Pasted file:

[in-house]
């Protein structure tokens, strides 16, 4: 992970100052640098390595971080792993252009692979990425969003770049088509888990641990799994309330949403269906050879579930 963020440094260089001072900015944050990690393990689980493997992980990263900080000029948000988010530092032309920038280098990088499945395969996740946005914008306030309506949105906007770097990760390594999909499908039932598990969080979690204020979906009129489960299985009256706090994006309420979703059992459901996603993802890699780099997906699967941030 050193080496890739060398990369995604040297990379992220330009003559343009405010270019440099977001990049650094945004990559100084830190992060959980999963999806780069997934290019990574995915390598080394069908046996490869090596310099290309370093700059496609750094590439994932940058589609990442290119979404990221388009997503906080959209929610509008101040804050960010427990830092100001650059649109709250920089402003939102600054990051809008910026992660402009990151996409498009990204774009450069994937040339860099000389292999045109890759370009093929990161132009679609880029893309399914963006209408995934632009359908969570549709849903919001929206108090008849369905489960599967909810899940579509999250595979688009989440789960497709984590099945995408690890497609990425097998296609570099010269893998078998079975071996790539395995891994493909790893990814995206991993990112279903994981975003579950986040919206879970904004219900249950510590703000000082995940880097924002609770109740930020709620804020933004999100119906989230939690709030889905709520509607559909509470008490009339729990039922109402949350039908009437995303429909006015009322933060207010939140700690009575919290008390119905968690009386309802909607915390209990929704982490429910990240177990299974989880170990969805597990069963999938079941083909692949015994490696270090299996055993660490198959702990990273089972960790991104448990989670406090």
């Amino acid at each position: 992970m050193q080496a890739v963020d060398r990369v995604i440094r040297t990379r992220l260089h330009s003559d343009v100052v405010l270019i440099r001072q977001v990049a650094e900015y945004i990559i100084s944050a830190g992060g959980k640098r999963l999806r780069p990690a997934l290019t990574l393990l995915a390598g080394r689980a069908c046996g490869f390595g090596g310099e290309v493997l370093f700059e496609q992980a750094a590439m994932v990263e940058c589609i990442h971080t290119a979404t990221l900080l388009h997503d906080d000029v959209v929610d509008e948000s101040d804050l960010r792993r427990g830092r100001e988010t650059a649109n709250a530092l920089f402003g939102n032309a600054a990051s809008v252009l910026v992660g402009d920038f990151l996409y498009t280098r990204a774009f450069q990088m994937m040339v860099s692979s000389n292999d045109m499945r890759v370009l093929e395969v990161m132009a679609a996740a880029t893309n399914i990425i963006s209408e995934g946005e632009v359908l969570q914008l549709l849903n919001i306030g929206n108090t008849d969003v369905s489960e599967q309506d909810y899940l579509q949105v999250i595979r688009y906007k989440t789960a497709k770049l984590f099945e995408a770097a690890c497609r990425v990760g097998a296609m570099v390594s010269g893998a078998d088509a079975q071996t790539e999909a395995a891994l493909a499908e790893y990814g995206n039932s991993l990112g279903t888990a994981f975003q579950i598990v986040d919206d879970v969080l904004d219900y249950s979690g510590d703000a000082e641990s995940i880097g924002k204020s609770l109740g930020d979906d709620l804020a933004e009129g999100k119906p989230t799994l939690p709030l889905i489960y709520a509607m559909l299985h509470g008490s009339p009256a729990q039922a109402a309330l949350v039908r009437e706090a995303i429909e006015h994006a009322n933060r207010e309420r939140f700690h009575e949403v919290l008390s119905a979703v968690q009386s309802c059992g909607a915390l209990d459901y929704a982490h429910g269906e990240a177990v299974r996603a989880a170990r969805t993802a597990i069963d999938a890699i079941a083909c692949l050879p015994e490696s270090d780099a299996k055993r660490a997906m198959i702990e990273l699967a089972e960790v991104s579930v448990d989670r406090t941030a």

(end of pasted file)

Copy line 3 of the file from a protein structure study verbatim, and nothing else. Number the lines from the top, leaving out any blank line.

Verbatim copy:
């Amino acid at each position: 992970m050193q080496a890739v963020d060398r990369v995604i440094r040297t990379r992220l260089h330009s003559d343009v100052v405010l270019i440099r001072q977001v990049a650094e900015y945004i990559i100084s944050a830190g992060g959980k640098r999963l999806r780069p990690a997934l290019t990574l393990l995915a390598g080394r689980a069908c046996g490869f390595g090596g310099e290309v493997l370093f700059e496609q992980a750094a590439m994932v990263e940058c589609i990442h971080t290119a979404t990221l900080l388009h997503d906080d000029v959209v929610d509008e948000s101040d804050l960010r792993r427990g830092r100001e988010t650059a649109n709250a530092l920089f402003g939102n032309a600054a990051s809008v252009l910026v992660g402009d920038f990151l996409y498009t280098r990204a774009f450069q990088m994937m040339v860099s692979s000389n292999d045109m499945r890759v370009l093929e395969v990161m132009a679609a996740a880029t893309n399914i990425i963006s209408e995934g946005e632009v359908l969570q914008l549709l849903n919001i306030g929206n108090t008849d969003v369905s489960e599967q309506d909810y899940l579509q949105v999250i595979r688009y906007k989440t789960a497709k770049l984590f099945e995408a770097a690890c497609r990425v990760g097998a296609m570099v390594s010269g893998a078998d088509a079975q071996t790539e999909a395995a891994l493909a499908e790893y990814g995206n039932s991993l990112g279903t888990a994981f975003q579950i598990v986040d919206d879970v969080l904004d219900y249950s979690g510590d703000a000082e641990s995940i880097g924002k204020s609770l109740g930020d979906d709620l804020a933004e009129g999100k119906p989230t799994l939690p709030l889905i489960y709520a509607m559909l299985h509470g008490s009339p009256a729990q039922a109402a309330l949350v039908r009437e706090a995303i429909e006015h994006a009322n933060r207010e309420r939140f700690h009575e949403v919290l008390s119905a979703v968690q009386s309802c059992g909607a915390l209990d459901y929704a982490h429910g269906e990240a177990v299974r996603a989880a170990r969805t993802a597990i069963d999938a890699i079941a083909c692949l050879p015994e490696s270090d780099a299996k055993r660490a997906m198959i702990e990273l699967a089972e960790v991104s579930v448990d989670r406090t941030a």